Tuesday, September 2, 2014

Into The Storm Review

Into The Storm Review

Do you ever look at the eye of a storm with a sense of wonder? I know I always have. I certainly have never dreamed of being caught in the middle of a major storm and driving through unrelenting rain is quite the annoyance. Other than that, severe weather is something of a marvel to me. I find a catastrophic calm when watching a thunderstorm, but I have never honestly ever seen a tornado. I have always liked watching weather of all kind, and I know for a fact that I am not the only one. Sadly, the release of severe weather movies has never lived up to much. I was never fond of “Twister” or “Volcano” and I felt “Dante’s Peak” was a good but not-quite-great example of a volcano movie. I try to remain optimistic about the sub-genre.

That optimism is sometimes hard to keep, especially when something like “Into The Storm” get released.

I guess I should say that some stuff in “Into the Storm” is good. I think director Steven Quale hit gold when decided to cast Richard Armitage, Sara Wayne Callies, and Matt Walsh in the movie. As you could have probably guessed, these three actors give “better-than-needed” performances given the subject material. Armitage has been a delight to watch on his journey through “The Hobbit,” even if that journey has been a little large. Even though not everybody did, I enjoyed Callies’ time on AMC’s “The Walking Dead” and I thought she played Lori just right. And Walsh? Well, he’s been good at being the funny man, and I was surprised to see that he can be just as good in a more grounded role.  These three actors breathe unexpected life into this movie, and it makes the experience a bit more enjoyable. The rest of the cast, which includes Max Deacon, Nathan Kress, Alycia Debnam Carey, Arlen Escarpeta, Jeremy Sumpter and Lee Whittaker all do fine, the problem I have is that these actors are not playing characters, they are playing types. Heck, Armitage, Callies and Walsh play types too, but they just play well-polished types.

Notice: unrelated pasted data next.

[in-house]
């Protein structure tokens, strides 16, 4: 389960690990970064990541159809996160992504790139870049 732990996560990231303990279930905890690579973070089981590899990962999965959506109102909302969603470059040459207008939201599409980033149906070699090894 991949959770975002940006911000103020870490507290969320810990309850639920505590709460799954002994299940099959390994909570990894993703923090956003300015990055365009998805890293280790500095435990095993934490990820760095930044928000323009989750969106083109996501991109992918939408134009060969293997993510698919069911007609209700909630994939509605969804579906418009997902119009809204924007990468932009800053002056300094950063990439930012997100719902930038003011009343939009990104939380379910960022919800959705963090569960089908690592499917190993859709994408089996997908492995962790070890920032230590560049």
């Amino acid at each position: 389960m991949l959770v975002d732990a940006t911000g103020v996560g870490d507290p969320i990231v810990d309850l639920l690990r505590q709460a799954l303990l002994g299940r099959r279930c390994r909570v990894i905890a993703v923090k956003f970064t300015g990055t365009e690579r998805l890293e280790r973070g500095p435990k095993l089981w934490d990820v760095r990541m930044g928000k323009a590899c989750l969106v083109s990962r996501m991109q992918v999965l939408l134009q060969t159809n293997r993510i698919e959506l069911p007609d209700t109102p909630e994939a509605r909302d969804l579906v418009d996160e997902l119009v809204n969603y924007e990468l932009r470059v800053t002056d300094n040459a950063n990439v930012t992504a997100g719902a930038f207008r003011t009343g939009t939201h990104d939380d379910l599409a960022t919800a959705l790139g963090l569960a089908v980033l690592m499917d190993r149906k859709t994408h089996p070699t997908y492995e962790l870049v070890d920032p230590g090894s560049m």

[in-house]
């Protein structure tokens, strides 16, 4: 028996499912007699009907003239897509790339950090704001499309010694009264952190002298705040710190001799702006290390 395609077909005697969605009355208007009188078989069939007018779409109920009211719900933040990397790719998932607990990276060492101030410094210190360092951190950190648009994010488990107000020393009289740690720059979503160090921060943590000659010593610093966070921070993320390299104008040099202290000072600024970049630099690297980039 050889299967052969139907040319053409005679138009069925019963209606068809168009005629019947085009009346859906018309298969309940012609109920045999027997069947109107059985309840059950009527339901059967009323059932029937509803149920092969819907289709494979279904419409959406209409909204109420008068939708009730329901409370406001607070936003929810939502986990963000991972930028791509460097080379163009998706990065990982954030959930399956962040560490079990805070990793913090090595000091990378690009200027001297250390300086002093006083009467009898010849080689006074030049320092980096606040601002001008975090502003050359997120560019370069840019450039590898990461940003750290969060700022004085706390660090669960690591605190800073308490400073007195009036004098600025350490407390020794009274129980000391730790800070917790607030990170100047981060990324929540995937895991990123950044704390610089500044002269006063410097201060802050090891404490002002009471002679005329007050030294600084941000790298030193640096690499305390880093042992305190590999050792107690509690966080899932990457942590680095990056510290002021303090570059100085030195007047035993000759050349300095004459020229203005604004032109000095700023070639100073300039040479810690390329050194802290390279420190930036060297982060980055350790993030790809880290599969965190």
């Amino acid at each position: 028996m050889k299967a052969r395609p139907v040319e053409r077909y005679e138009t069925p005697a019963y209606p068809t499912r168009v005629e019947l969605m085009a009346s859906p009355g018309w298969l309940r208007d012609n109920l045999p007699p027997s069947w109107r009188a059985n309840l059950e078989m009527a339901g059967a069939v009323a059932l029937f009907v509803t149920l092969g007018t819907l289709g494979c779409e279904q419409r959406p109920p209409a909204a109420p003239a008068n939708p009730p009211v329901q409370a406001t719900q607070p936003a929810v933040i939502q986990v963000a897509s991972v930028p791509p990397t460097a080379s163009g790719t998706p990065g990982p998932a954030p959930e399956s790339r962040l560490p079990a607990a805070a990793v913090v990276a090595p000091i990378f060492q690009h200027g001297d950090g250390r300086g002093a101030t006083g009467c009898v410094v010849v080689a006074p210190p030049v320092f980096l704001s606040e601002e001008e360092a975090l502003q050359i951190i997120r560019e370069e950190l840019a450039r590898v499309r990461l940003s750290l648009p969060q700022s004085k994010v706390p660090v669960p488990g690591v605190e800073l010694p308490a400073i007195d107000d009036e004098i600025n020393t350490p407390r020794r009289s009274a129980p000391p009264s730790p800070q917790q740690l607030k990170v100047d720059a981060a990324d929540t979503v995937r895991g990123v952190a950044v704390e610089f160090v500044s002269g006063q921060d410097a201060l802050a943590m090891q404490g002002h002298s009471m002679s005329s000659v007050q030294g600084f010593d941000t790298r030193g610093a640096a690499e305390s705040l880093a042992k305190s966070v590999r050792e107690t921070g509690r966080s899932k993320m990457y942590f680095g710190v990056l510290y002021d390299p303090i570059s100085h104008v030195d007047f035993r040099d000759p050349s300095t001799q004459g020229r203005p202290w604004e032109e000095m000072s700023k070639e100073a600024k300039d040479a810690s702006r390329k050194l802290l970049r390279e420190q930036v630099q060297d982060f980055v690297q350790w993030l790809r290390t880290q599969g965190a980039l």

What do I mean by types? Well, “Into The Storm” is a pretty predictable fair. Armitage plays a vice-principle of a high school that is hard on his boys, and he has a fight with one of them which he never really resolves over the storm and it will take the storm for them to grow together again. Callies plays a storm-chaser who has a sub-plot of getting home safely to her five-year-old daughter? Walsh is the lead storm-chaser who just wants the storm footage, and he doesn’t care who he has to step over to get it. Sound familiar? Because these types have been featured in about every disaster movie ever made. The problem is that these characters or the actors don’t really bring anything new to the table. Each sub-plot in the movie is strictly routine (a boy and his crush are trapped together, some knuckle-head daredevils keep getting in the way.), but none of that routine is particularly valuable by the end of the movie.

Easily the biggest problem I had with “Into The Storm” was the found footage format. The found footage device is beginning to become the most annoying film device in history, and I don’t know how much more of it I can stand. The way Quale uses the found footage format is particular nuance. The way the cameras move from one to another makes no narrative sense, how this “found footage” got edited together is impossible in some moments. I know I should leave logic at the door for these movies, but it happened so often that it was a glaring problem. Plus, the point of found footage is creating a deceit but we know Armitage is Thorn in “The Hobbit,” we know Callies was in “The Walking Dead” and we know Walsh was in films like “I Love You, Man” and “Role Models.” There is no deceit here, so what is the point of the format?

 Add poor special effects to a predictable plot and a serious narrative flaw, and you’ve got a mess. The performances are strong, but they can only carry the film so far. I wanted to look at this movie the same way I view storms, with a sense of wonder but I could never get there. This movie doesn’t offer more than just some cheap thrills, and even that is putting it a little too kindly.


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